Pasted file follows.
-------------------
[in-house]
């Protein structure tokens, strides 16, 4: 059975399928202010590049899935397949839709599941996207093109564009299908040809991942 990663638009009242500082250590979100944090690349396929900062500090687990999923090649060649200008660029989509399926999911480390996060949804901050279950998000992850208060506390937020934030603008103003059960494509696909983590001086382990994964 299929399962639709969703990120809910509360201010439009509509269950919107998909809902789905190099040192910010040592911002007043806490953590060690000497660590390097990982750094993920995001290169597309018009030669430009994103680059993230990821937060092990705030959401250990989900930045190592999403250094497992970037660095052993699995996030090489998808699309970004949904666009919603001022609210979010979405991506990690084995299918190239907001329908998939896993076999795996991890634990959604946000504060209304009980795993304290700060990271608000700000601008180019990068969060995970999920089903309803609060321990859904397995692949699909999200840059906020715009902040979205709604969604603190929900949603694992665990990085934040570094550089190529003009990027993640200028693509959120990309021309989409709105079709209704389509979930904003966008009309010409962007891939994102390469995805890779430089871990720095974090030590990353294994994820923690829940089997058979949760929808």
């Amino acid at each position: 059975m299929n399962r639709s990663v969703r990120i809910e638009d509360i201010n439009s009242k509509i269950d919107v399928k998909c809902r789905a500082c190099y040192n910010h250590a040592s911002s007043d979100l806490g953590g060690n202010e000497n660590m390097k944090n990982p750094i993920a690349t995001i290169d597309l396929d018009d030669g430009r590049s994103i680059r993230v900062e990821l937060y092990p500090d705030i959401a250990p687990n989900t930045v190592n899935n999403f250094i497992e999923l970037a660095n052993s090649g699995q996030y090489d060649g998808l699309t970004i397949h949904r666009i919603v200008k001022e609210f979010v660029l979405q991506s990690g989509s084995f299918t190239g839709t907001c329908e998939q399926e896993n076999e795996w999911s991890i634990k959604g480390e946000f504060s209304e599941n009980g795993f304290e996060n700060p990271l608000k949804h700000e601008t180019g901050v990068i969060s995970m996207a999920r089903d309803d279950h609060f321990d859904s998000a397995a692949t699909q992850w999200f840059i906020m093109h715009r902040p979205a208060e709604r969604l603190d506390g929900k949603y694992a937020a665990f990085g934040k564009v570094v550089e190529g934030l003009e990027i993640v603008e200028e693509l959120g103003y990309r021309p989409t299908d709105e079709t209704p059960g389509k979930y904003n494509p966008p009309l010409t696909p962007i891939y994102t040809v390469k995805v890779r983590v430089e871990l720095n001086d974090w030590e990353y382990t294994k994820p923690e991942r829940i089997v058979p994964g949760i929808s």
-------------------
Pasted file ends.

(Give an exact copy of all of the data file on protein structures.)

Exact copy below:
[in-house]
């Protein structure tokens, strides 16, 4: 059975399928202010590049899935397949839709599941996207093109564009299908040809991942 990663638009009242500082250590979100944090690349396929900062500090687990999923090649060649200008660029989509399926999911480390996060949804901050279950998000992850208060506390937020934030603008103003059960494509696909983590001086382990994964 299929399962639709969703990120809910509360201010439009509509269950919107998909809902789905190099040192910010040592911002007043806490953590060690000497660590390097990982750094993920995001290169597309018009030669430009994103680059993230990821937060092990705030959401250990989900930045190592999403250094497992970037660095052993699995996030090489998808699309970004949904666009919603001022609210979010979405991506990690084995299918190239907001329908998939896993076999795996991890634990959604946000504060209304009980795993304290700060990271608000700000601008180019990068969060995970999920089903309803609060321990859904397995692949699909999200840059906020715009902040979205709604969604603190929900949603694992665990990085934040570094550089190529003009990027993640200028693509959120990309021309989409709105079709209704389509979930904003966008009309010409962007891939994102390469995805890779430089871990720095974090030590990353294994994820923690829940089997058979949760929808």
């Amino acid at each position: 059975m299929n399962r639709s990663v969703r990120i809910e638009d509360i201010n439009s009242k509509i269950d919107v399928k998909c809902r789905a500082c190099y040192n910010h250590a040592s911002s007043d979100l806490g953590g060690n202010e000497n660590m390097k944090n990982p750094i993920a690349t995001i290169d597309l396929d018009d030669g430009r590049s994103i680059r993230v900062e990821l937060y092990p500090d705030i959401a250990p687990n989900t930045v190592n899935n999403f250094i497992e999923l970037a660095n052993s090649g699995q996030y090489d060649g998808l699309t970004i397949h949904r666009i919603v200008k001022e609210f979010v660029l979405q991506s990690g989509s084995f299918t190239g839709t907001c329908e998939q399926e896993n076999e795996w999911s991890i634990k959604g480390e946000f504060s209304e599941n009980g795993f304290e996060n700060p990271l608000k949804h700000e601008t180019g901050v990068i969060s995970m996207a999920r089903d309803d279950h609060f321990d859904s998000a397995a692949t699909q992850w999200f840059i906020m093109h715009r902040p979205a208060e709604r969604l603190d506390g929900k949603y694992a937020a665990f990085g934040k564009v570094v550089e190529g934030l003009e990027i993640v603008e200028e693509l959120g103003y990309r021309p989409t299908d709105e079709t209704p059960g389509k979930y904003n494509p966008p009309l010409t696909p962007i891939y994102t040809v390469k995805v890779r983590v430089e871990l720095n001086d974090w030590e990353y382990t294994k994820p923690e991942r829940i089997v058979p994964g949760i929808s």